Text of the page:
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Monday, September 24, 2001

Welcome to the eighth "Detail," a weekly e-mail newsletter that greets you every Monday morning. The purpose of the Detail is to help keep you informed of the current state of affairs in the latent print community, to provide an avenue to circulate original fingerprint-related articles, and to announce important events as they happen in our field.

We are all sort of sitting on pins and needles waiting for whatever will come next in the unfolding saga regarding the attacks on America.  However, we have been advised, and I believe we must begin to return to our "normal" course of business, whatever that may be.  This week's detail will be short and to the point, partly because I have been watching a lot of news this week and my whole heart hasn't been anywhere, and partly because this is really only the introduction to a series of Details.  

BREAKING NEWz you can UzE...

YOU MAY STILL VOLUNTEER YOUR FINGERPRINT EXPERTISE TO ASSIST IN CASUALTY IDENTIFICATION EFFORTS.  Steven Meagher of the FBI is coordinating casualty identification following the September 11 attacks.  Mr. Meagher wishes to emphasize that as of 9/14/01, no additional latent print examiners are needed, but a list is being maintained and additional volunteers would be helpful.  

To "Volunteer" normally means you have the sponsorship of your agency, or you are willing and able to take personal leave and finance your own expenses.  Naturally, response would include being available on very short notice.

 

We have looked at several Daubert issues, and in doing so have realized that Daubert has spawned a debate surrounding whether or not fingerprints is a science.  We have heard interviews, read articles, and we have seen several different arguments being used 'against' the science behind what we do.  However, most of these arguments are flawed, and there are many ways in which to address each individual issue to demonstrate this.  Over the next few weeks, we will be looking at some of these issues, defining them in there most basic form, and addressing whether or not they are valid arguments.

These types of issues are best dealt with in discussion, where other viewpoints may be brought in and perhaps new angles to each problem can be explored.  While I take sole responsibility for he viewpoints expressed in the Detail, they are viewpoints which are intended to spark discussion and bring about interest in these issues.  The intended purpose of the Detail is not to provide a 'soap box' to express my opinions, rather it's to spark discussion and promote understanding of pertinent issues in our field.  

Having said that, here are some of the issues we will be looking at over the next few weeks.  I encourage you to do some home work, think about and look into these issues, form some opinions on your own, so that when each issue is addressed, you feel comfortable participating in any discussions which may come about on the discussion board.  Try to think of a unique angle which may disprove the issue as it relates to fingerprints.  Come up with your own analogy which you feel best represents why the argument should or should not stand, and share it on the discussion board FOLLOWING THAT WEEK'S ISSUE!  (I know you are all chomping at the bit, but if we start talking about everything now, it will be one big mess!  Let's comprehensively cover one issue at a time.)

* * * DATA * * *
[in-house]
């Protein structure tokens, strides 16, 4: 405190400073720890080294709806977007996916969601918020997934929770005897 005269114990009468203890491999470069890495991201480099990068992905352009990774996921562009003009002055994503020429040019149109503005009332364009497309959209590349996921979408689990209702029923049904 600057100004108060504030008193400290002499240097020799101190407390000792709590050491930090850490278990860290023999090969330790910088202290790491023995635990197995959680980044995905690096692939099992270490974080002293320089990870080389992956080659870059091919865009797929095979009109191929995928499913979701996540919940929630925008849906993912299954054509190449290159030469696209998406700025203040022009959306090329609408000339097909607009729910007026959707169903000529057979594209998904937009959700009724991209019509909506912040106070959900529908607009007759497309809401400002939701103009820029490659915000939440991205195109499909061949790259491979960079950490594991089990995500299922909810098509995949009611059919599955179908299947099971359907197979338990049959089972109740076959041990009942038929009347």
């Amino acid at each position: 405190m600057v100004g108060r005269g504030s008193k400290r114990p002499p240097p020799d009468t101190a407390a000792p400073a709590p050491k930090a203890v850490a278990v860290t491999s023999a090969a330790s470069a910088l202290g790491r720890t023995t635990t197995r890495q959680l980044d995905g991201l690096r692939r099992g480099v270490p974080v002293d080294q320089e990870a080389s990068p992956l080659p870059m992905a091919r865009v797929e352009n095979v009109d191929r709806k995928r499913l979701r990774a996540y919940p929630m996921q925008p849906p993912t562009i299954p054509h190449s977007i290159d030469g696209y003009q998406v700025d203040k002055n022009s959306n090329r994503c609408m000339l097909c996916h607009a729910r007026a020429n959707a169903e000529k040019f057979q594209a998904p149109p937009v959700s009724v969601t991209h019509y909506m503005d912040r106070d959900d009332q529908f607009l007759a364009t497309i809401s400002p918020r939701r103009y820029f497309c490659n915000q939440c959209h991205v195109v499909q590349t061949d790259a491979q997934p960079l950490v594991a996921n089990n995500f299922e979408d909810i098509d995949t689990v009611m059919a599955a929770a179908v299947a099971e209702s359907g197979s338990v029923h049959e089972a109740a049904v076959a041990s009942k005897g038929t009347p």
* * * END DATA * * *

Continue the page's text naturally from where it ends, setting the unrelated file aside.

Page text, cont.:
1.  The uniqueness of fingerprints has never been 'proven.'

2.  Fingerprint comparisons are subjective and unverifiable; no standards to prevent error.

3.  Identifying partial distorted latent prints has never been tested; isn't reliable.

4.  Fingerprints doesn't stand up to the 'real' science of DNA. (also covering statistical probabilities in fingerprint examinations)

As we explore these issues, more may come to light.  I look forward to the next few weeks and the discussions that will follow.  I will always announce what the next issue will be, so you may submit any thoughts you may have for inclusion in the Detail.  Next week we will begin with #1: that the uniqueness of fingerprints has never actually been 'proven.'  If you have a unique angle or opinion for inclusion next week, drop me an e-mail!  Otherwise, we'll see you next week in the discussion room AFTER the Detail!

This week, let's help out Nia Jones from the Forensic Science Service in London.  She is working hand in hand with the CTTSO (Combating Terrorism Technology Support Office) in researching a standardized method for the evaluation of latent fingerprint developers.  I have converted a survey she is conducting to a simple, quick form for latent print examiners to fill out online.  It can be accessed HERE.

UPDATES ON THE SITE THIS WEEK:
Re-structured the consultants page to include pictures; added Ivan Futrell (Welcome, Ivan!)
Updated the Bookstore... just listed a SCARCE book; previously unavailable on my site, and currently unavailable anywhere on the internet: Sara Holt, "The Genetics of Dermal Ridges"  The first e-mail gets it!  I also listed several other books.

Feel free to pass the link to The Detail along to other examiners. This is a free service FOR latent print examiners, BY latent print examiners. There are no copyrights on The Detail, and the website is open for all to visit.

If you have not yet signed up to receive the Weekly Detail in YOUR e-mail inbox, go ahead and join the list now so you don't miss out!

 

Until next Monday morning, don't work too hard or too little.
Have a GREAT week!

 

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